On Jan. 11, officials for Major League Soccer (MLS) confirmed that the league reached agreement with the glamorous galactico David Beckham to play for its Los Angeles franchise. Beckham's arrangement with the Los Angeles Galaxy constitutes a bold move to enhance MLS's profile, though it can't be denied that only his decline as an international soccer star made it possible.
The past year has not been kind to Beckham, who resigned as England's captain after a quarterfinals loss in the 2006 World Cup, then was dropped from the team entirely last August. His role with Real Madrid has taken a similar dive: After more than three seasons with the top Spanish club, Beckham has scored only 13 goals in La Liga; the Madrid manager saw fit to start him only seven times in the club's first 25 games this season.
But Beckham retains the star power to make it in America, so he might be worth his $250 million over five years, which reportedly includes his salary, sponsorship contracts, merchandising sales and a share of the club profits. The pro game could use a push in the United States, where the average MLS house last year barely topped 15,000. A good first division European club will attract three and four times that many people.
Again, though, the American game is cursed. It's not just public indifference. It's almost, if not entirely, fateful.
Once Beckham signed with Los Angeles, the Real Madrid manager declared that Beckham would never again play for the club.
But Beckham played on March 4 for Real Madrid against Getafe, running into an advertising sign after a cross and bashing his right knee. Worries began to circulate that Beckham could miss a year with major ligament damage.
Real Madrid officials confirmed on March 5 that Beckham injured an internal ligament in his knee, which will leave him out for a month or more. But the chance that Beckham could miss longer raised an interesting question, based on another heavy development in international soccer: Could MLS have legal recourse against Real Madrid for Beckham's injury?
The question arises because a very similar question is in the European Court of Justice with the case of Abdelmajid Oulmers and his Belgian club, Charleroi. The club is suing FIFA, the international governing body of soccer, because Oulmers injured himself playing for Morocco in international competition and was thereby unavailable to his club the following year. Charleroi wants financial compensation from FIFA.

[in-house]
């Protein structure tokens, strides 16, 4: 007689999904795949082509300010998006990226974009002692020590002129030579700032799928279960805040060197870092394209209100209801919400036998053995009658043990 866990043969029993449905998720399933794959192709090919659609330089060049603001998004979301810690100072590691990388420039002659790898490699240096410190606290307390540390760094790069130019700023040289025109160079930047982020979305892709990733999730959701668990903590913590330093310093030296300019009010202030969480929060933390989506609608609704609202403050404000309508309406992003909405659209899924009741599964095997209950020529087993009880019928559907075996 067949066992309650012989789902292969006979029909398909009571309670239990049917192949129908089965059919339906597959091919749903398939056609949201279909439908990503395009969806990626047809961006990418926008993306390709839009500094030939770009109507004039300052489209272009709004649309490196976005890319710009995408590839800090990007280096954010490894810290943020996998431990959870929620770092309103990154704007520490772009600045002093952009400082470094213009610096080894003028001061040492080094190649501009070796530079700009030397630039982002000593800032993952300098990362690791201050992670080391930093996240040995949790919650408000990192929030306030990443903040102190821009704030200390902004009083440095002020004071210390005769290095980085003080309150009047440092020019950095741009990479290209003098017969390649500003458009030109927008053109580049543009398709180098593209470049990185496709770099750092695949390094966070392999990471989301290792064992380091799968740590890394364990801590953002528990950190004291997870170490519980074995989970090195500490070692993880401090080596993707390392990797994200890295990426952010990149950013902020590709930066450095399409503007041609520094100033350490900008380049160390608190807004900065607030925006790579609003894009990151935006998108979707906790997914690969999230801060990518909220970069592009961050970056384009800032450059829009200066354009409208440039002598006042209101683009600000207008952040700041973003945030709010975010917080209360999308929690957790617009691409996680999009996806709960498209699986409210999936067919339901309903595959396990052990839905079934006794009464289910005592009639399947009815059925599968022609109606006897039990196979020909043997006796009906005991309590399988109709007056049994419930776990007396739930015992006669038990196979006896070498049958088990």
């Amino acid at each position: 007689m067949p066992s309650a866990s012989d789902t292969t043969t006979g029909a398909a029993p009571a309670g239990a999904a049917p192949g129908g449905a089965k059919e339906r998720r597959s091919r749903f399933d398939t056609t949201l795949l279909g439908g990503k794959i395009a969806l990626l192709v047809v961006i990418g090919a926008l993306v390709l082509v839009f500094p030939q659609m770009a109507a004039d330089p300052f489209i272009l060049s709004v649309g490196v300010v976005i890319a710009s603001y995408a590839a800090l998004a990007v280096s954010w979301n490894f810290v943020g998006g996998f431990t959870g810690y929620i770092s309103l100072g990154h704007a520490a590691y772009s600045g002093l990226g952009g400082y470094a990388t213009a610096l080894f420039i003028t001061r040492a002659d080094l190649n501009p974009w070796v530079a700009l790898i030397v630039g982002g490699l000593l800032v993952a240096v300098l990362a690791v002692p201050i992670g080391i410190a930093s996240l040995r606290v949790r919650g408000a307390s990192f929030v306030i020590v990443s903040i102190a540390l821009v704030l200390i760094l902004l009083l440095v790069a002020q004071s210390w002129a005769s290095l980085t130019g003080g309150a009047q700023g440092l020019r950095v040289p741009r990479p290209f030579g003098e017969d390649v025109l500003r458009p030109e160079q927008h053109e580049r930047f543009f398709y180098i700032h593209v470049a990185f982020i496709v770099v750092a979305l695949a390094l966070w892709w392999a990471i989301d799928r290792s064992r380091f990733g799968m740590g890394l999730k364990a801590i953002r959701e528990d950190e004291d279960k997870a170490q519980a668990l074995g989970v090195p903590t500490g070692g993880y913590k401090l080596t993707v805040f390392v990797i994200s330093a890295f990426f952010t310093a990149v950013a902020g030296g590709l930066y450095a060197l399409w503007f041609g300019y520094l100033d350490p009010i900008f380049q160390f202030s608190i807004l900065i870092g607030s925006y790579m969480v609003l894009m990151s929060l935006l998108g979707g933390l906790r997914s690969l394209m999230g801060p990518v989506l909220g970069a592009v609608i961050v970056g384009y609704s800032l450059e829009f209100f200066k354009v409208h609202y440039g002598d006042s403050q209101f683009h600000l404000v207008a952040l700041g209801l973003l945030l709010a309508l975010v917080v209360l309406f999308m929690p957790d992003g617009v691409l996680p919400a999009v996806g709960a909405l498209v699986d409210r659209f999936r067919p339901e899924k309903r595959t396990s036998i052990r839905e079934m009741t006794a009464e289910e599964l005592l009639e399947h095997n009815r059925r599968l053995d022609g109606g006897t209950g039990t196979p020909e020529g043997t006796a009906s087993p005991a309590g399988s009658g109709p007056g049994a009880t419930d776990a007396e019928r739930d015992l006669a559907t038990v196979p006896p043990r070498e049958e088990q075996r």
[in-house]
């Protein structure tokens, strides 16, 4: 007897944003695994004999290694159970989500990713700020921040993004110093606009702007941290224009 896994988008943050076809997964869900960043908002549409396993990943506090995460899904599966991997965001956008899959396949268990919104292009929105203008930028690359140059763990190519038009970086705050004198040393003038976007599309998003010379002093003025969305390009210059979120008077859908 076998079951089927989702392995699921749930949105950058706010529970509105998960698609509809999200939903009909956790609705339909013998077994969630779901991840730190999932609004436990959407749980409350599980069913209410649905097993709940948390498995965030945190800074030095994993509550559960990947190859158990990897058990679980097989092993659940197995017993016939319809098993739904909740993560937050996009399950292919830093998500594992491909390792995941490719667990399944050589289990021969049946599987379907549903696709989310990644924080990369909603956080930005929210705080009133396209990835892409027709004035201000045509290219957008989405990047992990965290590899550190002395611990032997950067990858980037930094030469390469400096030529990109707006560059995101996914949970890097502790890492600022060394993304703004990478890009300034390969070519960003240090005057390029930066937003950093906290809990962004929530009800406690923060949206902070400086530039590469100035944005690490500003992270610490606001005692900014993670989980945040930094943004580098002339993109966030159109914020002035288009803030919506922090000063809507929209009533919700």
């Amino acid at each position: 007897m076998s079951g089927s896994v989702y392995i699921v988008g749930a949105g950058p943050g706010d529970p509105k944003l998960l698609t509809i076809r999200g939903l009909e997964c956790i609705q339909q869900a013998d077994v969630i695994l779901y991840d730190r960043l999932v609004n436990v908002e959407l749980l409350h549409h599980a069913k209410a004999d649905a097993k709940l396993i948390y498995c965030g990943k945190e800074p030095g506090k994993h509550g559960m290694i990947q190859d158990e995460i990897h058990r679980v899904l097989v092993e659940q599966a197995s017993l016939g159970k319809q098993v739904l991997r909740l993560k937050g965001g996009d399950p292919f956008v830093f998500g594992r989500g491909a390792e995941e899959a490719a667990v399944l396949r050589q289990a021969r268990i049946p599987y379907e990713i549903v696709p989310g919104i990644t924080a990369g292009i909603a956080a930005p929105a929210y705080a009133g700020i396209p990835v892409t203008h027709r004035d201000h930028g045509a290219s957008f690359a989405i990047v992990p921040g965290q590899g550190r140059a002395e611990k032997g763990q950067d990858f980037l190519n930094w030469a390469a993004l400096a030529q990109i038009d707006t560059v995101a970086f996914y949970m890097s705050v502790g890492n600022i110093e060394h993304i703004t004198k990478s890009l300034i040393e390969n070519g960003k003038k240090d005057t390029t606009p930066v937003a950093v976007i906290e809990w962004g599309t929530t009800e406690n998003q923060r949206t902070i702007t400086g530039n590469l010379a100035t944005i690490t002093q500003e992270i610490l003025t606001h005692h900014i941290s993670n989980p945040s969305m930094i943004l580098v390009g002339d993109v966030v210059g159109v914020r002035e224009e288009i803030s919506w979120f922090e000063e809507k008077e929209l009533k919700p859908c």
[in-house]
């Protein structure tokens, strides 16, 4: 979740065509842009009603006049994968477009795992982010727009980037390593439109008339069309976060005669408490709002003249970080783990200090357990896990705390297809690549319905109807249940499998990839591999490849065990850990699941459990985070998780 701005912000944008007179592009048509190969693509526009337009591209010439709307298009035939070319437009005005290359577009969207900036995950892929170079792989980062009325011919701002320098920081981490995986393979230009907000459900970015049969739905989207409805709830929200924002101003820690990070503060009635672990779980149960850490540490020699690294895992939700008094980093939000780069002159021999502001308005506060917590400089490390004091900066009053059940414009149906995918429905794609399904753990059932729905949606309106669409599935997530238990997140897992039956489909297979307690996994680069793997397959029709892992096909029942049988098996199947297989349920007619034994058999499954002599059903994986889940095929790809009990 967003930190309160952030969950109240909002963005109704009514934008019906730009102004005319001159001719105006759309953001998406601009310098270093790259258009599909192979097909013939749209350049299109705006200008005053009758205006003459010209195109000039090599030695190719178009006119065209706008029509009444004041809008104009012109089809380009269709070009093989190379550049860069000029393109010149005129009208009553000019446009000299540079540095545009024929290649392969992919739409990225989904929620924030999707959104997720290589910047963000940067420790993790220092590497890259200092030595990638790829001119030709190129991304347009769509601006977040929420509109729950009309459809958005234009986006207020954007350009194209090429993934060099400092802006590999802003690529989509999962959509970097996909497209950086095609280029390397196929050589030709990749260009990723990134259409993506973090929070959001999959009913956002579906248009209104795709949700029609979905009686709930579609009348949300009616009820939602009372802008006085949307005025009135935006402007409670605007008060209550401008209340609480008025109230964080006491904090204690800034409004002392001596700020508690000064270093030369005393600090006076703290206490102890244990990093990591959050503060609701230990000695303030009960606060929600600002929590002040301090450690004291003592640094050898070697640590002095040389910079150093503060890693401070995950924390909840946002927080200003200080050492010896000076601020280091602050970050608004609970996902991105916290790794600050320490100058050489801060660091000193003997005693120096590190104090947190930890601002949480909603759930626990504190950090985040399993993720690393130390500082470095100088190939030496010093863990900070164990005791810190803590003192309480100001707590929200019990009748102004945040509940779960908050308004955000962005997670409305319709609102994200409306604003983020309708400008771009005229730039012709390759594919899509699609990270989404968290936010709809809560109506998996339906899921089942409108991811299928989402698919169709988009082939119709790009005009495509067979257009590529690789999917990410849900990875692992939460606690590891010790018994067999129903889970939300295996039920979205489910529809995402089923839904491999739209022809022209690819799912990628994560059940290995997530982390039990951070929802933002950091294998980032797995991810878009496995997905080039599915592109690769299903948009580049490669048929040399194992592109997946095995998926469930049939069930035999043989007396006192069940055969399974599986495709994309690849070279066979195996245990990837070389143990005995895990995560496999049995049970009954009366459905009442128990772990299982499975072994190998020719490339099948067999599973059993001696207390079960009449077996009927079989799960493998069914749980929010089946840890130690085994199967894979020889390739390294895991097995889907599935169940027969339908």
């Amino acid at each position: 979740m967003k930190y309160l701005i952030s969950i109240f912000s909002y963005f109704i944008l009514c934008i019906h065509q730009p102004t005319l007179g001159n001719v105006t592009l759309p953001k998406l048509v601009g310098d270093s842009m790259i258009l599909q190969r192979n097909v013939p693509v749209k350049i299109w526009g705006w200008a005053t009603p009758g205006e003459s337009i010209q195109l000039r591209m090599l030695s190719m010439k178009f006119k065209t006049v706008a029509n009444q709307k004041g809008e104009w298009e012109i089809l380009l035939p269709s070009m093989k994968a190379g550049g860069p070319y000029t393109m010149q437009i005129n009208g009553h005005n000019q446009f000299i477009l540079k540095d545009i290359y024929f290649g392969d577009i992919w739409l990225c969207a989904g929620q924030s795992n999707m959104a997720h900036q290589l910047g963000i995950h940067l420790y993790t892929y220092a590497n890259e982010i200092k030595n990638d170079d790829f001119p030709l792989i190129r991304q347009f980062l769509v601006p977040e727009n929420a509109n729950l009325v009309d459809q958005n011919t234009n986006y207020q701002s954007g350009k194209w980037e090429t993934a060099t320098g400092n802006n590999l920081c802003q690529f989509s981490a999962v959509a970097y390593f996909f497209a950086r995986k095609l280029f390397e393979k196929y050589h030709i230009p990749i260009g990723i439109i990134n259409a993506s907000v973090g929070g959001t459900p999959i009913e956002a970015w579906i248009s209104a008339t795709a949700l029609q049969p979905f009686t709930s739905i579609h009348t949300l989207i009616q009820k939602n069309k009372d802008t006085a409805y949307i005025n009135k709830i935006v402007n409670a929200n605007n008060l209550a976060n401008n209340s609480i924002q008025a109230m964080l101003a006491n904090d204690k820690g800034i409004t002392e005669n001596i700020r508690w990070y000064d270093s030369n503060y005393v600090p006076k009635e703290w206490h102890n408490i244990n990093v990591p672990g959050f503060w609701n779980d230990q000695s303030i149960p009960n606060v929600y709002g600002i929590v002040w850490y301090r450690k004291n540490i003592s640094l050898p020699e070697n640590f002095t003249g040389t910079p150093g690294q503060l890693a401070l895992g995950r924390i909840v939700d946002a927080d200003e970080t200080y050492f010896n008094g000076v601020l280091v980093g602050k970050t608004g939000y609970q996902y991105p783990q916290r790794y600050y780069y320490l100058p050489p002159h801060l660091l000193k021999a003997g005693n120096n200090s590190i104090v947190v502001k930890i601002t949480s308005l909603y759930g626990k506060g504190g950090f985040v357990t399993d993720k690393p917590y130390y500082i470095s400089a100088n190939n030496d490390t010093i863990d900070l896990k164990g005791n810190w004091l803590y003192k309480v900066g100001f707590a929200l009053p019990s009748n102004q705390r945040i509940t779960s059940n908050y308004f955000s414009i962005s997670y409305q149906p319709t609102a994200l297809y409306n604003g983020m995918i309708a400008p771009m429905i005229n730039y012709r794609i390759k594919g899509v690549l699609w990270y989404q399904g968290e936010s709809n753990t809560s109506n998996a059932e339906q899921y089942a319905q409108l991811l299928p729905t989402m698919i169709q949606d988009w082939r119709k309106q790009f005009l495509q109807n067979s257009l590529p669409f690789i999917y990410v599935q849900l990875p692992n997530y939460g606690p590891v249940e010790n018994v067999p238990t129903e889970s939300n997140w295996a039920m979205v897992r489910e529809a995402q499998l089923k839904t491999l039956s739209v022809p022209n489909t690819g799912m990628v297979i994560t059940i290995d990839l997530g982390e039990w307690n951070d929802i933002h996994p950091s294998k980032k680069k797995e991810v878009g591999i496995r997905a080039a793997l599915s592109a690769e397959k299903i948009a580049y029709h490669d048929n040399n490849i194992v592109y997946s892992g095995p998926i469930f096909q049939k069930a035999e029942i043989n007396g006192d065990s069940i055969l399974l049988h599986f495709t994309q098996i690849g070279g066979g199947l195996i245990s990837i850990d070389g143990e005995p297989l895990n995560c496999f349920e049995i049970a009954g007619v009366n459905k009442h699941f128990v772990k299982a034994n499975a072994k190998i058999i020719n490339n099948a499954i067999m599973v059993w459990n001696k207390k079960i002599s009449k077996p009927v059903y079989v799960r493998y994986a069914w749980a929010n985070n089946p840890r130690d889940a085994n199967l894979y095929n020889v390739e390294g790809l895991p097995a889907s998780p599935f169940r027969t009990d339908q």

The scales of justice will undoubtedly take a long time weighing this case, because the decision will leave a massive impact on club soccer and international soccer however it goes. FIFA officials fret publicly that a win in this case for Charleroi will end the World Cup as we know it, because very few national teams can afford to compensate clubs while players are on the international stage. Brazil and Argentina would never be able to put its best players in the World Cup, nor could any but a handful of the wealthiest European countries.
The G-14, a pressure group comprised of 18 leading European clubs, has joined the suit on Charleroi's behalf. For reasons that aren't mysterious, the leading clubs have always lived unhappily with the parallel international competition.
Clubs pay enormous money for top players, often to the point of unsound business practice. When national teams take those players for periods of time, the clubs receive no compensation.
"What the national coaches are doing is like taking the car from his (club manager's) garage without even asking his permission," Arsenal manager Arsene Wenger told the BBC. "They'll then use his car for 10 days and abandon it in a field without any petrol left in the tank. We then have to recover it, but it is broken down. Then, a month later, they'll come to take your car again ... and you're expected to be nice about it."
Meanwhile, there's no question that soccer fans are much more interested in the international competition than the club game, even if that's only because of the World Cup. But a huge part of the World Cup's appeal is precisely that it showcases the world's best players in one encompassing competition. As it happens, many of those players work for G-14 clubs. Of the players in the 2006 World Cup, 22 percent were G-14 players.
The G-14's interests and motives can be debated endlessly. In its dealings with UEFA, the sanctioning organization of European clubs, the G-14 wants guaranteed spots for its own membership in the Champions League. The G-14 is essentially trying to protect its members from competition, since the loss of Champions League spots to smaller clubs that are better run would be financially disastrous.
Such guarantees would undermine the inherent meritocracy of European football, where every club has to prove it every year just to stay in the first division domestically. At the same time, one can understand the G-14's point about losing players to national teams without compensation.
But if clubs can recover compensation from national teams for players injured on international duty, then how far are we from saying that clubs with players under contract for the future can recover compensation from clubs for which that player is injured? In other words, it would become a smaller stretch for the Los Angeles Galaxy to recover damages from Real Madrid if Beckham's injuries were to keep him out long term.
Should Charleroi and the G-14 win their suit against FIFA, the World Cup, in essence, would be destroyed. It would figure that the United States will succeed in procuring the 2018 World Cup just in time for it to become a rinky-dink competition. That's right in concert with the fate of spectator soccer in America.